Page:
CFA called upon state regulators to oppose the rate hikes.
“Insurance commissioners should block many of these pending rate increases because they place an unwarranted financial burden on homeowners, many of whom are coping with severe financial difficulties in a bad economy,” said J. Robert Hunter, CFA’s director of insurance and former federal insurance administrator and state insurance commissioner. “In the last 20 years, insurers have been so successful at shifting costs to consumers and taxpayers that they are currently overcapitalized and cannot justify higher homeowners’ rates.”
CFA’s study credits insurers with having achieved some legitimate savings through the use of reinsurance and risk diversification strategies.
However, CFA argues that the bulk of the savings that insurers have realized has been through shifting costs to taxpayers and consumers. CFA said insurers have shifted costs to consumers by increasing deductibles and capping the amounts they will pay if a home is damaged or destroyed. CFA says these reductions expose taxpayers to higher disaster assistance payouts because homeowners have less money available to help themselves.
Hartwig said that “insurers are not responsible for more people moving to high-risk areas” but they are responsible for taking steps such as raising deductibles that assure that they can pay the important claims that do happen.
“Higher deductibles allow insurers to protect against more sever outcomes rather than smaller claims,” said Hartwig.
Hartwig said that even in hurricane-prone areas, consumers have options of which policies and deductibles to buy.
The CFA study presents a hypothetical example of how much the owner of a home worth $100,000 with a typical policy would have paid for losses after Hurricane Katrina in 2005, compared to after Hurricane Andrew in 1992. Assuming that the home had a $500 deductible under Andrew and a 5 percent deductible during Katrina, if $10,000 in damages occurred, the homeowner would have paid $500 to repair the damage after Andrew, but $5,000 after Katrina. If the homeowner had to upgrade the home’s electrical system, the insurance policy would have fully paid for these costs after Andrew, but paid nothing after Katrina. If some water damage occurred at the same time, the policy would have fully covered the wind claim of $9,500 after Andrew, but paid nothing after Katrina, according to CFA.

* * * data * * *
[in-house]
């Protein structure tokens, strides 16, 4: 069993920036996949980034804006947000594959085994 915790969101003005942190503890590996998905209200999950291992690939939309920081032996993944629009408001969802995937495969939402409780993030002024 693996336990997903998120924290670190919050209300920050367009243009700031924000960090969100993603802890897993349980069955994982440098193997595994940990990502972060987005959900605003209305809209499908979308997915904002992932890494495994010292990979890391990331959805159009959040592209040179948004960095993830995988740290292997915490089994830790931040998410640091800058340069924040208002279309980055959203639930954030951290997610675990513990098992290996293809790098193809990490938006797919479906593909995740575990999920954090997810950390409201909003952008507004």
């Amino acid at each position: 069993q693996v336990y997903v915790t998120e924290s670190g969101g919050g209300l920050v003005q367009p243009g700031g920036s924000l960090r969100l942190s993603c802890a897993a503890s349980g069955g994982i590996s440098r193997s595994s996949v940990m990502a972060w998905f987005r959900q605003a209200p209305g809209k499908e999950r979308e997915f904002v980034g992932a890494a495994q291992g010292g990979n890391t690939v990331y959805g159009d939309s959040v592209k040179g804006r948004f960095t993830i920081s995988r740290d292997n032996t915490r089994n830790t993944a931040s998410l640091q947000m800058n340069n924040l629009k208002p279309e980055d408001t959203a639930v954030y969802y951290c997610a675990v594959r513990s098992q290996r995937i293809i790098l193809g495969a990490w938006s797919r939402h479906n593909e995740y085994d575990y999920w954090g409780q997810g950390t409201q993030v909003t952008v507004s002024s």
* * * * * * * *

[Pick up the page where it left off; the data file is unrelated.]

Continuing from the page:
CFA urges state regulators to stop insurers from “unjustifiably shifting costs and risk to consumers and taxpayers” by examining national data on limited catastrophe losses and excessive surplus before approving any insurer requested rate increases and to ban insurers’ use of anti-concurrent causation clauses and other “fine print” to deny claims.
CFA also urged Congress to reform the National Flood Insurance Program (NFIP) to protect taxpayers and encourage private sector flood insurance. The insurance industry has long supported NFIP reforms that have been stuck in Congress.
CFA also said Congress should limit the exposure of taxpayers under the federal terrorism risk insurance program (TRIA).
“The fact that insurers do not take financial risk for either flood or terrorism insurance is a huge policy error. Taxpayers are required to pick up huge risks that private insurers are more than capable of identifying and backing,” said CFA’s Hunter.
Hartwig said the federal government has not had to pay a penny under the TRIA program.
CFA Hurricane Insurance Disappearing Study-12